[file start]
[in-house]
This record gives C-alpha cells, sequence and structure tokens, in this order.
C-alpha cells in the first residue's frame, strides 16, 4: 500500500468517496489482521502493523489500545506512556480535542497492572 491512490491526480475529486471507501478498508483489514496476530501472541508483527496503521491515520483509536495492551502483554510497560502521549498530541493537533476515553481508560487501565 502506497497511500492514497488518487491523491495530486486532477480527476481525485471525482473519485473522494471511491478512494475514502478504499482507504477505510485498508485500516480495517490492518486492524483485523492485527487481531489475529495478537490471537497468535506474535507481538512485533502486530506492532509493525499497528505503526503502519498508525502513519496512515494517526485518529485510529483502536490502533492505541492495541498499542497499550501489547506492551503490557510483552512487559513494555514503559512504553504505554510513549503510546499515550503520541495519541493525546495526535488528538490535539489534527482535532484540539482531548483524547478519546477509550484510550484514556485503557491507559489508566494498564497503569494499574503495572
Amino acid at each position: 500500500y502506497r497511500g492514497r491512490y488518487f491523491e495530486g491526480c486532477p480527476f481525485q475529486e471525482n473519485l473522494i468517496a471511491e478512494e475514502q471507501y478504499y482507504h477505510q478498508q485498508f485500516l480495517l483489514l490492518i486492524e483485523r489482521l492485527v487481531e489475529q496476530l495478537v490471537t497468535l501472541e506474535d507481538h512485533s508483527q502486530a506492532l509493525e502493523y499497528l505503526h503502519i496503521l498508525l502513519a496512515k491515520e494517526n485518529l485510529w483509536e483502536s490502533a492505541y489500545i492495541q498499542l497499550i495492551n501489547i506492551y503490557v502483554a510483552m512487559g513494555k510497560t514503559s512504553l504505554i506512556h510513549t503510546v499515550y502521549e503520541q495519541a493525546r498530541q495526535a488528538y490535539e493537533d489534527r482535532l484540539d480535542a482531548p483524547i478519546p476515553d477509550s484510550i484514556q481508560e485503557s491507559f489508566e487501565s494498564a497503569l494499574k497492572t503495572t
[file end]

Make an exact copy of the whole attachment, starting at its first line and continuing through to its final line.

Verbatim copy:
[in-house]
This record gives C-alpha cells, sequence and structure tokens, in this order.
C-alpha cells in the first residue's frame, strides 16, 4: 500500500468517496489482521502493523489500545506512556480535542497492572 491512490491526480475529486471507501478498508483489514496476530501472541508483527496503521491515520483509536495492551502483554510497560502521549498530541493537533476515553481508560487501565 502506497497511500492514497488518487491523491495530486486532477480527476481525485471525482473519485473522494471511491478512494475514502478504499482507504477505510485498508485500516480495517490492518486492524483485523492485527487481531489475529495478537490471537497468535506474535507481538512485533502486530506492532509493525499497528505503526503502519498508525502513519496512515494517526485518529485510529483502536490502533492505541492495541498499542497499550501489547506492551503490557510483552512487559513494555514503559512504553504505554510513549503510546499515550503520541495519541493525546495526535488528538490535539489534527482535532484540539482531548483524547478519546477509550484510550484514556485503557491507559489508566494498564497503569494499574503495572
Amino acid at each position: 500500500y502506497r497511500g492514497r491512490y488518487f491523491e495530486g491526480c486532477p480527476f481525485q475529486e471525482n473519485l473522494i468517496a471511491e478512494e475514502q471507501y478504499y482507504h477505510q478498508q485498508f485500516l480495517l483489514l490492518i486492524e483485523r489482521l492485527v487481531e489475529q496476530l495478537v490471537t497468535l501472541e506474535d507481538h512485533s508483527q502486530a506492532l509493525e502493523y499497528l505503526h503502519i496503521l498508525l502513519a496512515k491515520e494517526n485518529l485510529w483509536e483502536s490502533a492505541y489500545i492495541q498499542l497499550i495492551n501489547i506492551y503490557v502483554a510483552m512487559g513494555k510497560t514503559s512504553l504505554i506512556h510513549t503510546v499515550y502521549e503520541q495519541a493525546r498530541q495526535a488528538y490535539e493537533d489534527r482535532l484540539d480535542a482531548p483524547i478519546p476515553d477509550s484510550i484514556q481508560e485503557s491507559f489508566e487501565s494498564a497503569l494499574k497492572t503495572t